2013 Svalbard Research Experience for Undergraduates (REU) Program


Acknowledgment of Risk



Participant Name _______________________________________________________


The Arctic is a beautiful and fragile environment, but potentially hazardous and unforgiving of carelessness. Svalbard is a group of islands located in the Arctic at 78 north latitude, about 800 km (500 miles) north of the northern tip of Norway. Svalbard is independent territory administered by the Norwegian government (for more info, see http://www.sysselmannen.svalbard.no/eng/). Over two-thirds of Svalbard is covered with glaciers and ice caps.


For its high latitude location, Svalbard is relatively warm. The average temperature during July is +6º C (43º F). There will be days when we will work in tee-shirts and other days when we will use all of our warm layers. The northern arm of the Gulf Stream passes the west coast of Svalbard bringing relatively warm water and warm air from the south, to Svalbard. At the same time this often creates sharp gradients in temperature, which lead to high winds and rapidly changing weather. Rainy and cloudy weather are common. Because Svalbard is well above the Arctic Circle, you will experience 24 hours of daylight during the entire field season.


You will be working outdoors continuously for 12-16 hours in potentially cold, rainy weather five to seven days each week. You will be hiking 15 km (10 miles) or more over rocky ground every day carrying a 15-25 kg (35-50 lb) backpack. We will often be hiking on glaciers, loose rocky talus slopes and ice-cored moraines, and crossing meltwater rivers up to 0.5 m (2 ft) deep. Since much of our work is studying Lake Linné, you will often be working out of a small boat on an icy lake. We will return to indoor dormitory facilities every night with catered food, showers, and shared dorm rooms. You will not be able to receive mail while in the field but a telephone may be available (at your own expense). We expect to have some shared internet access.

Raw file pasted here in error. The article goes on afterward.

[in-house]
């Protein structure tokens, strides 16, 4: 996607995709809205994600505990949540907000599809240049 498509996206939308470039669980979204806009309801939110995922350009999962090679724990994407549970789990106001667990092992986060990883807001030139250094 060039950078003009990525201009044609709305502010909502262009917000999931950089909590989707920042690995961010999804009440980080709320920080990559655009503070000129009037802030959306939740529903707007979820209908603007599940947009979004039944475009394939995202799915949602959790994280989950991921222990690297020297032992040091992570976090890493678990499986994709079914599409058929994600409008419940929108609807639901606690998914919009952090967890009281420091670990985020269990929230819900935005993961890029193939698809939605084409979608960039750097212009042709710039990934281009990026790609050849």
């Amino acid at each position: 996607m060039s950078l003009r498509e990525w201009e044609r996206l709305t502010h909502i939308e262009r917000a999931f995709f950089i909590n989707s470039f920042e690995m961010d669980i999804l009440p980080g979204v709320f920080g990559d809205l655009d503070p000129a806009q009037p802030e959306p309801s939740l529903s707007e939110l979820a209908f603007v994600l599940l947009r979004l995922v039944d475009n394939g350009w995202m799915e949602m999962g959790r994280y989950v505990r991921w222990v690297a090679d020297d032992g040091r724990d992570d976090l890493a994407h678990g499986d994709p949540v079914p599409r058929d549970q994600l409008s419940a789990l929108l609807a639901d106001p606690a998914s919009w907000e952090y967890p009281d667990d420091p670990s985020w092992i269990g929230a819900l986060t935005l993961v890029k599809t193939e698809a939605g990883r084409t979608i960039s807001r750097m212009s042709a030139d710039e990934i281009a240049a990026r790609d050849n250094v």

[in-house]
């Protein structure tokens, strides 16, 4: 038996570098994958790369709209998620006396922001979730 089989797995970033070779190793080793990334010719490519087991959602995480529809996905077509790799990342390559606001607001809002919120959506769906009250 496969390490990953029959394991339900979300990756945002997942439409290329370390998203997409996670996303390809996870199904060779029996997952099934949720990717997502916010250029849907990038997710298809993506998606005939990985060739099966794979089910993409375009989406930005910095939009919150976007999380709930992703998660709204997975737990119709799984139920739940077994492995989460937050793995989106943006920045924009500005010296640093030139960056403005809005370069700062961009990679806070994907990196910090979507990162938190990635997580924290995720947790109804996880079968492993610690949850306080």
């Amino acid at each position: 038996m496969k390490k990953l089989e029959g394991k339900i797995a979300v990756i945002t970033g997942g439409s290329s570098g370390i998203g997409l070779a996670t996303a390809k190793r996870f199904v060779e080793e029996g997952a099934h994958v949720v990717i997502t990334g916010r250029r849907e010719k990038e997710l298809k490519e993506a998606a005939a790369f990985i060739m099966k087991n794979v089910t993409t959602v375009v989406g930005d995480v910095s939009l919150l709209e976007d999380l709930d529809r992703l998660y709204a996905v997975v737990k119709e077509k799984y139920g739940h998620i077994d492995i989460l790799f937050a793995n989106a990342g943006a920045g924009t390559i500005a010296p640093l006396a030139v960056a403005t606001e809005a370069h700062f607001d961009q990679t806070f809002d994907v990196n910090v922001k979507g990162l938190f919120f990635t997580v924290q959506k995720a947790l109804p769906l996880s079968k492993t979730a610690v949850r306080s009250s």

Svalbard is home to Polar Bears (Ursus martimus), a marine mammal weighing over 450 kg (1,000 lbs) and standing over 3m (9 feet) tall. Despite its size and awesome strength the polar bear is swift and agile, moves easily on rough ice and steep slopes, and is an excellent swimmer. They typically hunt seals among the sea ice but also wander the land and are known to stalk and kill humans, although this is rare. Polar bears are curious, and often investigate any strange object, smell, or noise. They have an acute sense of smell that will lead any bear to a food source many kilometers away. Its eyesight is thought to equal that of a human.


Our first line of protection against polar bears is avoiding them! At all times outdoors, everyone must keep constant watch for bear. If we see a bear, we leave the area immediately. NO ONE travels ANYWHERE alone (not even to wander out of sight to pee). We will also carry firearms (flare guns and high powered rifles) as last-resort protection against a charging polar bear. You will receive firearm training in Svalbard and everyone will be required to learn to safely handle and accurately shoot these firearms. Even with all precautions, we cannot guarantee that you will not be injured, dismembered, killed, and eaten by a polar bear.


Basic first aid (i.e., Band-Aids and aspirin) will be available at all times, but more advanced medical facilities are only available in the town of Longyearbyen. Travel time to the medical clinic in Longyearbyen is a minimum of two hours but travel to the town may be impossible for days a time due to inclement weather. Full medical facilities are only available on the Norwegian mainland, a three-hour air flight from Svalbard. Because of the remoteness of our fieldwork, you will need to take extra precaution to avoid any injury. You must ensure that you are in good physical condition and have sufficient personal health insurance to cover hospitalization and emergency medical evacuation that may be necessary.



I _______________________________________ a participant in the 2013 Svalbard REU summer research program have reviewed the Acknowledgment of Risk form (above) and understand the inherent dangers involved in conducting Arctic research.





___________________________________ ____________________________ Student Participant Signature/date